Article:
Safeguarding the UK’s supply of chocolate treats after Brexit, with or without a deal

Posted On: 
15th November 2018

Brexit day is getting closer, and businesses are working to prepare. Richard Laming, Head of Public Affairs at Ferrero UK looks at what this could mean for the British love of chocolate. 

Customs controls could impose delays and costs on imports – Ferrero has 5,000 trucks a year arriving in the UK – as could tariffs if we fall back to WTO rules, says Richard Laming, Head of Public Affairs, Ferrero UK.
Credit: 
PA Images

Chocolate is a mainstay of British life. In fact, the UK is the world’s third largest market for chocolate. The very first chocolate bar was made here in 1847, and today 99% of British households enjoy chocolate, with the average household buying it once a week. And it’s an export success too: chocolate is Britain’s third biggest food and drink export, after whisky and salmon, worth more than £700 million a year.

But Brexit uncertainty is posing risks. What can a chocolate company do to protect its customers, its suppliers, and its employees? Come to Derbyshire to find out.

Nestling in the beautiful countryside north of Derby is Thorntons, the well-loved chocolate confectionery company established on high streets all over the country. Thorntons is the biggest employer in the Amber Valley constituency of Nigel Mills MP, and has been based there since the mid 1980s. It’s a familiar and reassuring presence in the community, producing some of Britain’s best-loved premium chocolates that make for a delightful treat or the perfect gift.

Thorntons was founded in 1911, and became part of the Ferrero Group in 2015. It can now draw on the resources and know-how of the world’s third largest player in chocolate confectionery, to build its business and prepare for the future. More than £30 million has since been invested in Thorntons, in the manufacturing site, the retail network, e-commerce and national promotion to revive and grow the love and passion behind the brand.

Ferrero overall now employs around 3,000 people in the UK, with a turnover of nearly £500 million and a headquarters in Stephen Pound MP’s Ealing North constituency. It is a well-known household name, with 6 in 10 households buying Ferrero products every year. These include leading brands such as Nutella, Kinder and Tic Tac as well as the namesake Ferrero Rocher.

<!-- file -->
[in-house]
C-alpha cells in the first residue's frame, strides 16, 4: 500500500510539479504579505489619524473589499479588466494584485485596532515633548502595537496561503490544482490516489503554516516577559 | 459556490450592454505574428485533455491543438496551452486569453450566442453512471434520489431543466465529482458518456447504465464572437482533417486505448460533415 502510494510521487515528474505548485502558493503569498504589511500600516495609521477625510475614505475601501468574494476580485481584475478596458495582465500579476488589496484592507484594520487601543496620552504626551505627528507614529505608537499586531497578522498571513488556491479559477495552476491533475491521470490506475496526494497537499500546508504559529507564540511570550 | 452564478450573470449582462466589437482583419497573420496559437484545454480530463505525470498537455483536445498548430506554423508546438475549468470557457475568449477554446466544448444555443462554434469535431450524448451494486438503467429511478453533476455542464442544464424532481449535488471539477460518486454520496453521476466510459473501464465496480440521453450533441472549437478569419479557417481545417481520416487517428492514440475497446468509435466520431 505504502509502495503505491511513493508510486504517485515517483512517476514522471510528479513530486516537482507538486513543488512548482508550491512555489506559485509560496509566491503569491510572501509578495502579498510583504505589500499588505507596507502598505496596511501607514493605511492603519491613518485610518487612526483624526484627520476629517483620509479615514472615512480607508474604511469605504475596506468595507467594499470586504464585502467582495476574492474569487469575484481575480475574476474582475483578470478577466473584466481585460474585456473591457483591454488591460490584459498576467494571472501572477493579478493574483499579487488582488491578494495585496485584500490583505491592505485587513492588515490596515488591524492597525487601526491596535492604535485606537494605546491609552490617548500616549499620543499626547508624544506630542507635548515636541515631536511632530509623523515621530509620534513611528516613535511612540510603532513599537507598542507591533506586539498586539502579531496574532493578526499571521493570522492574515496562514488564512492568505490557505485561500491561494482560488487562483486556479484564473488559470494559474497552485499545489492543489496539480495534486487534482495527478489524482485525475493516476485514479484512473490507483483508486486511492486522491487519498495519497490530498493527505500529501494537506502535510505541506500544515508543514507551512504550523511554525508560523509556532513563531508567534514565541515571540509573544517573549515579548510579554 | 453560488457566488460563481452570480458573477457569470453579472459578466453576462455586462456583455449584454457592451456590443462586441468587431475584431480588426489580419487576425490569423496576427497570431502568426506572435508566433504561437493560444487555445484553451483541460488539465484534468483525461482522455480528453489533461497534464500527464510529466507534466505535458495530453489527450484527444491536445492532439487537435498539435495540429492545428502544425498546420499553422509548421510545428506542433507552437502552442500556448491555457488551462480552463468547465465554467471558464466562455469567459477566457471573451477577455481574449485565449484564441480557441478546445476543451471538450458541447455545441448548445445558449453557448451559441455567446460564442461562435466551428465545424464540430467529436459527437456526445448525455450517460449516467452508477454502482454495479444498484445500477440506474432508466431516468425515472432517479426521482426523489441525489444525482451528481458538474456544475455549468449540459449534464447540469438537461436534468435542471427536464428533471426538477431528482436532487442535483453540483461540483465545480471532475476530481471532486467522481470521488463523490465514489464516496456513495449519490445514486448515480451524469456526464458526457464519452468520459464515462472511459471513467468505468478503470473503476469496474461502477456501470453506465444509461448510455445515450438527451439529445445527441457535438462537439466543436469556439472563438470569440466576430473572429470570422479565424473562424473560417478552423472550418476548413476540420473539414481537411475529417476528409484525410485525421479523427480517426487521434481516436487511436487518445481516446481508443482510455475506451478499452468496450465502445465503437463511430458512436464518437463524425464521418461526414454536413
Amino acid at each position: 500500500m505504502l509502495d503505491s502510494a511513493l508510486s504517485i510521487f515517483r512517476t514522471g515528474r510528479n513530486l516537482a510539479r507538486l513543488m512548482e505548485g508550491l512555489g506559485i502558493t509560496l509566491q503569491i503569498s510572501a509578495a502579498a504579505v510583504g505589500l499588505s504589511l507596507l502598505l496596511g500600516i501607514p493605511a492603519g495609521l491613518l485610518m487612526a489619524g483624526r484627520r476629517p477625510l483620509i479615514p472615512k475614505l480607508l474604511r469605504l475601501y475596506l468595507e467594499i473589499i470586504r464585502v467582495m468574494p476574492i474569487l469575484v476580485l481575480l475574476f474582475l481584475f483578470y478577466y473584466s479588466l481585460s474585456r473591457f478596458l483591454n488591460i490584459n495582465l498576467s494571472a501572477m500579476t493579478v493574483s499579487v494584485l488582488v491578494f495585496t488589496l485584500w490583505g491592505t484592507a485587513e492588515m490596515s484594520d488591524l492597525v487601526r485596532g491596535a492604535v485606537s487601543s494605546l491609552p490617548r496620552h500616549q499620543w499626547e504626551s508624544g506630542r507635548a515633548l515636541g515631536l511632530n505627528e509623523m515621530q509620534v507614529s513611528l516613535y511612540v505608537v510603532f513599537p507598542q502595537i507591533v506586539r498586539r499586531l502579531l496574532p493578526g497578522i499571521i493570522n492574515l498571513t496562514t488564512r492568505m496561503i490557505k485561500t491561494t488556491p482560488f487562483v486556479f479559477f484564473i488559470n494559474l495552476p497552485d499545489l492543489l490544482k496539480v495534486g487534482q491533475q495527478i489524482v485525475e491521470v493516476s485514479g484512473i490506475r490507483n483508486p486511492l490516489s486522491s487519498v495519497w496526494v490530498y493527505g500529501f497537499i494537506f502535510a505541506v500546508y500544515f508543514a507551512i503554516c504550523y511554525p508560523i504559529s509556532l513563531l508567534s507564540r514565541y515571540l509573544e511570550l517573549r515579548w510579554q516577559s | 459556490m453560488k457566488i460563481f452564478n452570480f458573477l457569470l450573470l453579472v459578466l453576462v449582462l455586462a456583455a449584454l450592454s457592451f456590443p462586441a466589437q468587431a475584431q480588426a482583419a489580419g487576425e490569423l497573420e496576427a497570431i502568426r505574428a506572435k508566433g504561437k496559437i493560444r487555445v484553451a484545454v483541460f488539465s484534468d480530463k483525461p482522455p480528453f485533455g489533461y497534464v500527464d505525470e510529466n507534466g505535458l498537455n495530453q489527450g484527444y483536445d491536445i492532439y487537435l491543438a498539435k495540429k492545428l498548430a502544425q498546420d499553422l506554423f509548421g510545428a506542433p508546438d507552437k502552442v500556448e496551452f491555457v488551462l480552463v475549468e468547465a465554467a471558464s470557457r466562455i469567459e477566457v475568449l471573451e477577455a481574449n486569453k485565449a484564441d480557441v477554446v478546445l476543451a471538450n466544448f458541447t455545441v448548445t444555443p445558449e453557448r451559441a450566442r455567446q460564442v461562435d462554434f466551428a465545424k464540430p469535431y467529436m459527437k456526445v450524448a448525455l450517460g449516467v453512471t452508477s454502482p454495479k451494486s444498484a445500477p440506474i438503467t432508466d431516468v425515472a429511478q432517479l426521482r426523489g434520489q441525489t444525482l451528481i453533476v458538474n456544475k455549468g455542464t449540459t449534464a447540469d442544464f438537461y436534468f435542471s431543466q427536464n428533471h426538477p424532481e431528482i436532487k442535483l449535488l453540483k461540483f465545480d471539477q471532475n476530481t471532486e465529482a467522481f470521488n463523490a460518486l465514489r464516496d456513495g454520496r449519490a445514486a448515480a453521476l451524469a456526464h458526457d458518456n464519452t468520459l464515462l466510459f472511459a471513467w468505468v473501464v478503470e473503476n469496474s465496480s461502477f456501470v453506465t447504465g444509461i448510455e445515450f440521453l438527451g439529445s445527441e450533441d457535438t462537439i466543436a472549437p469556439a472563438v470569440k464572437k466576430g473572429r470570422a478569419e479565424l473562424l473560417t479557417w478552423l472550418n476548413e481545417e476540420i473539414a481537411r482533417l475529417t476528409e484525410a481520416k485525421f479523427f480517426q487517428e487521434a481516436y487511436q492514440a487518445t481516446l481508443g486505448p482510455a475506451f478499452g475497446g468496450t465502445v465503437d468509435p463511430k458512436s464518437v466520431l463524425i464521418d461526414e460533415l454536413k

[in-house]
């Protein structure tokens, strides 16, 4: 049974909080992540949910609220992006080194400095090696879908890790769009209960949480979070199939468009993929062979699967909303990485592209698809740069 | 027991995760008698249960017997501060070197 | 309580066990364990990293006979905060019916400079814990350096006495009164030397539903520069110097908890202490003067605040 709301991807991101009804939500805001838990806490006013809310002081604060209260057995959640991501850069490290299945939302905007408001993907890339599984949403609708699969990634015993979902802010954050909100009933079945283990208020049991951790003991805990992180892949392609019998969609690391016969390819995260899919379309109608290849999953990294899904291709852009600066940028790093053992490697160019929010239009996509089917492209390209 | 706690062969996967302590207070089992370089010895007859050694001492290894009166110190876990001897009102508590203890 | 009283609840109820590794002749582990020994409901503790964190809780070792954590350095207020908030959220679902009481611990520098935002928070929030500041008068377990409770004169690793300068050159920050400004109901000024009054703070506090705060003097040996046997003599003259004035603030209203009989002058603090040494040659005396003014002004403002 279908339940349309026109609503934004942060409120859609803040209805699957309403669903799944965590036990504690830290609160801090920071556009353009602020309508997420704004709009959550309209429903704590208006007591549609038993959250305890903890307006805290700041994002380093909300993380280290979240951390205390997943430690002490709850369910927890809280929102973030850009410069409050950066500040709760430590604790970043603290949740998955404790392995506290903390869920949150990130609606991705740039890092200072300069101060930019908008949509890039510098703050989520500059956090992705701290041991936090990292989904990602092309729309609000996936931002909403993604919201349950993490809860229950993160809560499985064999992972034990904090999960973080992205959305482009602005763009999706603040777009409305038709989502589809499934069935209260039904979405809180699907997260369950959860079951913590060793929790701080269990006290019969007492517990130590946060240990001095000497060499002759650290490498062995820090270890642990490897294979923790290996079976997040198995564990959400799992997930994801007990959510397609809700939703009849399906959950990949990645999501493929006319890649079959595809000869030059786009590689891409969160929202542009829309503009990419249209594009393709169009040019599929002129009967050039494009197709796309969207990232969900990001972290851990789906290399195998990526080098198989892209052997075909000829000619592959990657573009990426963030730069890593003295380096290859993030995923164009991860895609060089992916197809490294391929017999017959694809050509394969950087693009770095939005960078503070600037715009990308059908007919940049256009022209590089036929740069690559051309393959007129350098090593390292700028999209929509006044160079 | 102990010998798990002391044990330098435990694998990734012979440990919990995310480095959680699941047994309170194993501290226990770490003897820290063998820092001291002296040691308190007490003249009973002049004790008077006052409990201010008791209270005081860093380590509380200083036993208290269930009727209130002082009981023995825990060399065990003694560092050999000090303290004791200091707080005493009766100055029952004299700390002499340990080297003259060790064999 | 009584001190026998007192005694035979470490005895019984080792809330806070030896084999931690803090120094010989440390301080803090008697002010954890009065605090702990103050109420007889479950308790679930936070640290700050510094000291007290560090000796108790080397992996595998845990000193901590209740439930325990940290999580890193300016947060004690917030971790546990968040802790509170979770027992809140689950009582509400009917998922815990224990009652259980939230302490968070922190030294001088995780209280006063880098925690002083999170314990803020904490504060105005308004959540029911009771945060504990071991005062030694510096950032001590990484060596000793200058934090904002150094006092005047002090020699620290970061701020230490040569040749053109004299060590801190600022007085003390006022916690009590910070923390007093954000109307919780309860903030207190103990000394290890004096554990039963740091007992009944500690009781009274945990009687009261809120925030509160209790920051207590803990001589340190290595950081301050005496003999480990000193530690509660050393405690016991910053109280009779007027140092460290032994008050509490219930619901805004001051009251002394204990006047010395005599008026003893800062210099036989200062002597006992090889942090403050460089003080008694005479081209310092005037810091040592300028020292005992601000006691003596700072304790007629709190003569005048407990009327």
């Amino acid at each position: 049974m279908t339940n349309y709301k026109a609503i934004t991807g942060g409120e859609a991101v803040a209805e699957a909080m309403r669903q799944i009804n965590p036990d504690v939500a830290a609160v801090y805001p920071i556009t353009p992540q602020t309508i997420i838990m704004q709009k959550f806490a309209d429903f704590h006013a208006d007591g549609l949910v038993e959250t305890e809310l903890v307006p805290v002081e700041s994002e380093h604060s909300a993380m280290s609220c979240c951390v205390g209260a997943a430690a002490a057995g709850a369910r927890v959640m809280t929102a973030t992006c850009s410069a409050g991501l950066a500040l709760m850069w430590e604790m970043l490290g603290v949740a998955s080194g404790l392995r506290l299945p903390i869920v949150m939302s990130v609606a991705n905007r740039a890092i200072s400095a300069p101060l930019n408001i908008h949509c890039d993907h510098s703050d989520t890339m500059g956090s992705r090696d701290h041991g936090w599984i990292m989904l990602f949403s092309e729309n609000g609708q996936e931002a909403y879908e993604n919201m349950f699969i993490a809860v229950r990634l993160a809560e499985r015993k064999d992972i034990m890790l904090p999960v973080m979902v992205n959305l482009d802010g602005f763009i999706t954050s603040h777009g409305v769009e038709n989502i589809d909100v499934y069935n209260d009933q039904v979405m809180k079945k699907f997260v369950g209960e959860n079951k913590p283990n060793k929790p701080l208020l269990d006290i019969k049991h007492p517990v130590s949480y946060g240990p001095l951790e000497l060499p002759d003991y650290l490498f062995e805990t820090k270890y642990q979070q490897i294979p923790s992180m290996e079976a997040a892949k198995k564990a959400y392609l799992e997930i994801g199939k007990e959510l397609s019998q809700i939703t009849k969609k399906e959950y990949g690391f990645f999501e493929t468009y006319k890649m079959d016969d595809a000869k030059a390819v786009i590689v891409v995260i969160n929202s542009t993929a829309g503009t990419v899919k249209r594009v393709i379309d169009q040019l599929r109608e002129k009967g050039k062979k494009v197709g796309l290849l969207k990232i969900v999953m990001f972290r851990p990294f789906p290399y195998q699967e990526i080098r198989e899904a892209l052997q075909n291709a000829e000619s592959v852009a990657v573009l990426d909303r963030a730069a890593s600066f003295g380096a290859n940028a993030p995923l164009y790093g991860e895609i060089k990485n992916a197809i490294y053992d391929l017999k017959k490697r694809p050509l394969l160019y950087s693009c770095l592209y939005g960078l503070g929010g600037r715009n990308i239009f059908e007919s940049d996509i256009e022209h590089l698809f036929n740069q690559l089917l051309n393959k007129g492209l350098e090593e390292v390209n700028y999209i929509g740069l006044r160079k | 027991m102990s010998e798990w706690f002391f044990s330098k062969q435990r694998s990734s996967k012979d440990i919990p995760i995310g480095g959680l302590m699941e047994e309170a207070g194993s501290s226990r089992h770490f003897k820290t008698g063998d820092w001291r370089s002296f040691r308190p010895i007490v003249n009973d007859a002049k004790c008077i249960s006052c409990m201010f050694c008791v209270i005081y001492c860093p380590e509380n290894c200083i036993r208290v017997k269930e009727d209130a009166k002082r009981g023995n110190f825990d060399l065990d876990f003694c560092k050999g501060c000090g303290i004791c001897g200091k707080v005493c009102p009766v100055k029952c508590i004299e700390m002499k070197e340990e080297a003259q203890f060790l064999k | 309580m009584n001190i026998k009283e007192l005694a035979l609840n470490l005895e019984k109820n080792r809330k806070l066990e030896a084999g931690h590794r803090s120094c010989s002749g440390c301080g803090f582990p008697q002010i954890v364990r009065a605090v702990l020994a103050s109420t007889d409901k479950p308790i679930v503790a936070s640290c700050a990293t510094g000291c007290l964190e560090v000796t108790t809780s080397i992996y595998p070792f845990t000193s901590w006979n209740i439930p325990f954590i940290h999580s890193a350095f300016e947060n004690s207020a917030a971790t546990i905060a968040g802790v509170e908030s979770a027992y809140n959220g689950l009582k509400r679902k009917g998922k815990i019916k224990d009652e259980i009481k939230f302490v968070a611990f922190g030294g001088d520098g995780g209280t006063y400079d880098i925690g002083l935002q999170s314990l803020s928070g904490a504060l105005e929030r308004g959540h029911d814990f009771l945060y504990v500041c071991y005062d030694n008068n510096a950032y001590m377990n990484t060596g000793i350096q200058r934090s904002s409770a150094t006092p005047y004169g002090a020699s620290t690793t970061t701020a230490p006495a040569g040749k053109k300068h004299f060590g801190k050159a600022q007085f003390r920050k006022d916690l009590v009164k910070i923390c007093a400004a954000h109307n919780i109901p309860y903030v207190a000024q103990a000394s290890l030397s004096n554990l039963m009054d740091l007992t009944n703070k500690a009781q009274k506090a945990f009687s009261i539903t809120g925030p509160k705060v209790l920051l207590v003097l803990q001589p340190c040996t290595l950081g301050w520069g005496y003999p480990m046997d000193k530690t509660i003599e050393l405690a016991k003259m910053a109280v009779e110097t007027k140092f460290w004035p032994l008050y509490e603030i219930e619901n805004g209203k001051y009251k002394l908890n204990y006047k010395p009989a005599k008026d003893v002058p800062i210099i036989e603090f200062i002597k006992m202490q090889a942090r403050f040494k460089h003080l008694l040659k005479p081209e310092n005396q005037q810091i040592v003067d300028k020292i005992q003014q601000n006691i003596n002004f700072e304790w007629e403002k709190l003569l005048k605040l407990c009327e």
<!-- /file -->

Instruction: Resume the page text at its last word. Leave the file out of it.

To help people enjoy these great brands as part of a balanced and varied diet, they are in small portions: 95% of Ferrero products come in portion sizes less than 150 kcal.

But for a company with quality at the heart of everything it does, Brexit poses a new and unprecedented challenge.

The chocolate industry is by its very nature international. The cocoa is grown in West Africa or South America, and while some of the other ingredients can be local – milk, sugar – others will come from all over the world. Hazelnuts come mainly from Turkey, almonds from California, vanilla from Madagascar. The finished products, too, are often manufactured in one European country and sold in many others. The Ferrero products on sale in the UK, for example, come from six different European countries, and in total around 60% of British chocolate consumption comes from abroad, overwhelmingly from the EU.

New trade barriers could start to put this at risk. The prospect of different rules on food standards and food safety could make it harder and more expensive to import and export.

New labelling rules could divide up the market, putting up prices and reducing consumer choice.

Customs controls could impose delays and costs on imports – Ferrero has 5,000 trucks a year arriving in the UK – as could tariffs if we fall back to WTO rules.

And our staff come from many countries, too, bringing their skills and experiences to share with their British colleagues.

If we feel some of this to be at risk, how can we prepare?

The right long-term free trade agreement between the UK and the EU could prevent a lot of these problems. There are practical and functional solutions waiting to be found for the customs officials and the food standards agencies. This isn’t politics, it’s just common sense.

But it does depend upon a deal. What if common sense does not triumph? What if the negotiations fail, or if parliament rejects whatever deal is agreed?

With a complex and sophisticated supply chain, this becomes a bigger challenge.

We can work with our suppliers and logistics partners to build up advance stocks of some products and ingredients, in order to keep our consumers supplied, but there are limits to what we can do.  The shelf-life of some ingredients can be quite short – Ferrero products are renowned for their freshness – and storage capacity is limited. And remember, every additional pallet of product stored in our warehouse represents an additional cost to our business, diverting resources from investment in skills, productivity or innovation.

Along with the other major voices in the British food industry – farmers, manufacturers and retailers alike – we are calling for a deal to be agreed and that cliff-edge avoided. That way, consumers can keep their ready access to a wide range of safe, enjoyable and affordable food, with chocolate as a small but special part.